- American art 1900 - 1970
- representations of the female body
- the social construct of gender
My research is widening the discussion of the work of American artist Tom Wesselmann beyond the existing constraints that a pop art label has imposed upon it. I am examining the images of female nudes which Wesselmann produced in terms of the social, cultural and political landscape of the 1960s and explore the ways in which they adhered to, or subverted, existing gender roles and stereotypes. To do this, I am primarily looking at Wesselmann’s series of 100 Great American Nudes and his Bedroom Paintings and approaching them with reference to three individuals whom the artist cited as being influential.
Wesselmann’s work has been compared to Matisse’s more than any other artist, yet much of what has been written fails to go beyond a discussion of the apparent visual similarities inherent in both men portraying women in interior settings. With reference to Matisse’s paintings of odalisques I question the appropriateness of imposing this label onto Wesselmann’s nudes whilst examining how both artists used female figures as a vehicle for displaying national identity. I am also interested in the way in which critics, and the American press, emphasised both artists' personal attributes as exemplifying masculine, domestic normativity when the erotic content of their work was called into question before taking a closer look at the role of critical discourse in inviting the observer to adopt a male gaze even when the images are discussed in terms of formal concerns rather than subject matter.
It is through an examination of Henry Miller’s writing, and particularly the novel Tropic of Cancer, that I look at Wesselmann’s assertion that the author helped him to come to terms with the sexual aspects of his own work. Questioning whether Wesselmann was attempting to break down taboos surrounding sex and the body, shock a puritanical society or exert his right to exercise the first amendment I am comparing the ways in which Wesselmann and Miller used similar methods of describing female bodies and suggest that Wesselmann’s images are, in many ways, the visual equivalents of Miller's style of writing - one which championed overtly heterosexual virility through descriptions of the fragmented nude. I also disprove the commonly held belief that Wesselmann's work was singled out and vilified by the women’s rights movement.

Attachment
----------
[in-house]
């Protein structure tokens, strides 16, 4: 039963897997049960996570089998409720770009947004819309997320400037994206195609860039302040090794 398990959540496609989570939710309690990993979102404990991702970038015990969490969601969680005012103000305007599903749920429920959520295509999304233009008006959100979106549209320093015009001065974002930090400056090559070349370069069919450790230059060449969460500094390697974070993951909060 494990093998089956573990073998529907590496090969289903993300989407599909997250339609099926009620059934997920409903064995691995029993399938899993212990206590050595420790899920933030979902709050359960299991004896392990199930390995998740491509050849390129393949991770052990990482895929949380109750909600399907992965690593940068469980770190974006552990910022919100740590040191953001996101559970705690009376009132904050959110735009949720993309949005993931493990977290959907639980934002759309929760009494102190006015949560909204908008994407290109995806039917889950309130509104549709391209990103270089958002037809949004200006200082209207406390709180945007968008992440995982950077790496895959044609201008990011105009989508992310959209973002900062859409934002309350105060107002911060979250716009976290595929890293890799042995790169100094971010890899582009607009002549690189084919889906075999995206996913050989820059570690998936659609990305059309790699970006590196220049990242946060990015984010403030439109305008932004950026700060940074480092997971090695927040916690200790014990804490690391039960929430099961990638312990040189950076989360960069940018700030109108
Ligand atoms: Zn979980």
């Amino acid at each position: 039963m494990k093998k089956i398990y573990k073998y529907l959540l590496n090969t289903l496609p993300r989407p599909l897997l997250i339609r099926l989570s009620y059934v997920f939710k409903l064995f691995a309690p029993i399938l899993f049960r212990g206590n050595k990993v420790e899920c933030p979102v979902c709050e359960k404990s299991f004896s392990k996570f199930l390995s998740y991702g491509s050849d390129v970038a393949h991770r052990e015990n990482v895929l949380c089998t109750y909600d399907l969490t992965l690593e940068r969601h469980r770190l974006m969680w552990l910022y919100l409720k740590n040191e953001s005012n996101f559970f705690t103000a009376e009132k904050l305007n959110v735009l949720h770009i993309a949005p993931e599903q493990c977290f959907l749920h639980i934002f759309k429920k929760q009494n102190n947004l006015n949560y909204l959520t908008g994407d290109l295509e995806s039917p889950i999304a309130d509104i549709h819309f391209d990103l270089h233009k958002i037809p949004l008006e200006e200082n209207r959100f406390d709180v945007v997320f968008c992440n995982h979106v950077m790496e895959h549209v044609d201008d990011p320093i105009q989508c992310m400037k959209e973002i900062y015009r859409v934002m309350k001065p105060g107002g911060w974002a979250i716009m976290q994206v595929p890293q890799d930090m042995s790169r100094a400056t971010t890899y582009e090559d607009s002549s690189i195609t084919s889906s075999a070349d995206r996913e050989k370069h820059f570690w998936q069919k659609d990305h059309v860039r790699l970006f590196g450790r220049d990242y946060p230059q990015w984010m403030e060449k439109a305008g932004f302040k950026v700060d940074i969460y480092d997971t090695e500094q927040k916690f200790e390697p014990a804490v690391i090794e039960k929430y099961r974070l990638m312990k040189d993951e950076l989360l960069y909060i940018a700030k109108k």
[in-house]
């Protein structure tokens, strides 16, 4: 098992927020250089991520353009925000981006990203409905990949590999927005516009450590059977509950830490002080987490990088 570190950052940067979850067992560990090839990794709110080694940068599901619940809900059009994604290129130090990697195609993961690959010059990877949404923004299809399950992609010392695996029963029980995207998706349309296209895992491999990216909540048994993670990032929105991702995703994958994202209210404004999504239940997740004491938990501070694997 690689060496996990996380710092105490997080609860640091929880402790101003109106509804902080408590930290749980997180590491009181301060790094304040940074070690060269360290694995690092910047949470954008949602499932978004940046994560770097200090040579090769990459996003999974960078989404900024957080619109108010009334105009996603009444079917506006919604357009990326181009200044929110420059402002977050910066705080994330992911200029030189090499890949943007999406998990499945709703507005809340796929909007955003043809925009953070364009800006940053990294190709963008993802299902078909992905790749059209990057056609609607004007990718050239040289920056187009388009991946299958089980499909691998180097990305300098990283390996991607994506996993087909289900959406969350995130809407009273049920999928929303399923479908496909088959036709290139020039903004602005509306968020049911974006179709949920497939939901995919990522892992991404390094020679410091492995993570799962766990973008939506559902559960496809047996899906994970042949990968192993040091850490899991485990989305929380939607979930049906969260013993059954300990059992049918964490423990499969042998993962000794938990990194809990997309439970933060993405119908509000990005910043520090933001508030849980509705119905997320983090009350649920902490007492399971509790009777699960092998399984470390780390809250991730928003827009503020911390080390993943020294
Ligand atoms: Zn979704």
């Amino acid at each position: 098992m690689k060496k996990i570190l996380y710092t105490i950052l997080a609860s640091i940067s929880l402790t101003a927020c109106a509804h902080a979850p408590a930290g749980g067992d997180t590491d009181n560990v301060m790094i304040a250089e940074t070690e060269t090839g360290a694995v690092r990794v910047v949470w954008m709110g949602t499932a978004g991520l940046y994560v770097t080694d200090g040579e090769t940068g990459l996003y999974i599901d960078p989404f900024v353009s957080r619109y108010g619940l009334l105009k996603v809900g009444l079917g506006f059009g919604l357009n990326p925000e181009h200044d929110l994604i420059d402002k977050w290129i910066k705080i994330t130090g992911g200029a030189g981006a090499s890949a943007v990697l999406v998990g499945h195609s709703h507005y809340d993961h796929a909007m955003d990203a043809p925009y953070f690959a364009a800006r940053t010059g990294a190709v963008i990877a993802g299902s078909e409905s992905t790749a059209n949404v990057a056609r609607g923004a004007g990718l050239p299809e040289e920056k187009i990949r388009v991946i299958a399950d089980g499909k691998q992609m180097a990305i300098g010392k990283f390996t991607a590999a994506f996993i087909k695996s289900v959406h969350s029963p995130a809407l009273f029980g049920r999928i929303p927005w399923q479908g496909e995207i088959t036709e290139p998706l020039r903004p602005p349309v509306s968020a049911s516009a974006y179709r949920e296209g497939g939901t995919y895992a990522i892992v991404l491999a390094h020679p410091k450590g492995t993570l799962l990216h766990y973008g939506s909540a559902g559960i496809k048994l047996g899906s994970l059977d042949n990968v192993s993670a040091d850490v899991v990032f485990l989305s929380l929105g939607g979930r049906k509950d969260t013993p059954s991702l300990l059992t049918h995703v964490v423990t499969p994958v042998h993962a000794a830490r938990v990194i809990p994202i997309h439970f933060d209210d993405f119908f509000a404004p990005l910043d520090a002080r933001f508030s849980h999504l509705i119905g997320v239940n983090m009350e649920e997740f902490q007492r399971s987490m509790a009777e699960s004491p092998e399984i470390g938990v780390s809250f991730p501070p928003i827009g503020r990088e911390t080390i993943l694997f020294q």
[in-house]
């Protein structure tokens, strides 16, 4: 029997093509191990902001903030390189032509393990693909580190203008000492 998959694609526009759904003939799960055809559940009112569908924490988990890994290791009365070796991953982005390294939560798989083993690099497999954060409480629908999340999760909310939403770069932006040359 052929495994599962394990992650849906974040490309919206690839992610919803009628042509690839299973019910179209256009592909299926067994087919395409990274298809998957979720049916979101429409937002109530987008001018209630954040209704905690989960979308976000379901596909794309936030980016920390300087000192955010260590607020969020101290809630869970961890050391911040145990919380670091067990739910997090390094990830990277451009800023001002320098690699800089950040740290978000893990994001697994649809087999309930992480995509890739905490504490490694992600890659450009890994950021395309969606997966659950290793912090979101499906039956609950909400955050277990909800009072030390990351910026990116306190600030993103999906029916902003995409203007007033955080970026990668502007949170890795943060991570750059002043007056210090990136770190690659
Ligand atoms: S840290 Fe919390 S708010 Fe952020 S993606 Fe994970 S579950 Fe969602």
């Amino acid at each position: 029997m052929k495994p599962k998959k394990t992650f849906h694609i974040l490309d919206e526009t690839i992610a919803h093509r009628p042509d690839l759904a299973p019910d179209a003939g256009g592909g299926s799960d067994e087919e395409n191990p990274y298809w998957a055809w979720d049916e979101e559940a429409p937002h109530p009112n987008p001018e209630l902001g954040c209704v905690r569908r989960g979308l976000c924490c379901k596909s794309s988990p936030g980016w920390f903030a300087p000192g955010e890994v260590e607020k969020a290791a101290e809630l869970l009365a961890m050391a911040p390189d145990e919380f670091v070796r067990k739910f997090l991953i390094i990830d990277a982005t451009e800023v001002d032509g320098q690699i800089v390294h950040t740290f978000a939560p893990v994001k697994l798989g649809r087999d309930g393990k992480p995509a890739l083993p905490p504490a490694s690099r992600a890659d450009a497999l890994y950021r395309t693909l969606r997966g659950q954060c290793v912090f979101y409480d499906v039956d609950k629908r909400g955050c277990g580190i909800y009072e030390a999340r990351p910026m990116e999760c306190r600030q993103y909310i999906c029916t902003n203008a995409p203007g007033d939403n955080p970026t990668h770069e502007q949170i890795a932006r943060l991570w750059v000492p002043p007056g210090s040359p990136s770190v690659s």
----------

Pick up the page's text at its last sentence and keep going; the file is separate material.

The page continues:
My final area of research examines whether Wesselmann’s work, or indeed pop art in general, lends itself to being studied in terms of the aesthetic theory posited by John Dewey in his publication Art as Experience. As an American pragmatism Dewey proposed that art should be rooted in the experiences of the everyday and was relevant to society because of this. With this in mind, I investigate whether Wesselmann’s Great American Nudes can be seen as visual interpretations of having ‘an experience’ – the point at which Dewey believed everyday events could be seen in aesthetic terms and aim to determine whether the erotic nature of Wesselmann’s images might be viewed accordingly and whether this challenges the assertion that he objectified women. Subsequently, I ask whether this raises questions regarding ownership of the experience.
Having assisted in gaining WIHEA funding, I am currently involved in a project overseeing three undergraduate co-creators for the development of a subject-specific, online bridging module to help students with their transition from first to second year.
In 2018 I was awarded a DARO/HRC Fellowship which allowed me to travel to the Wesselmann Estate in New York to undertake research in the artist’s studio.
Since 2017 I have tutored the first year undergraduate core model History of Art and Interpretation which involves students visiting Waddesdon Manor in Buckinghamshire to gain first hand experience of looking at art-objects and developing their visual and analytical skills.
In 2016-2017 I was involved with the Tate Gallery’s research project Refiguring American Art funded by the Terra Foundation for American Art. I produced a number of summaries which examined the making, meaning and reception of artworks in the Tate collection for publication on the gallery’s website.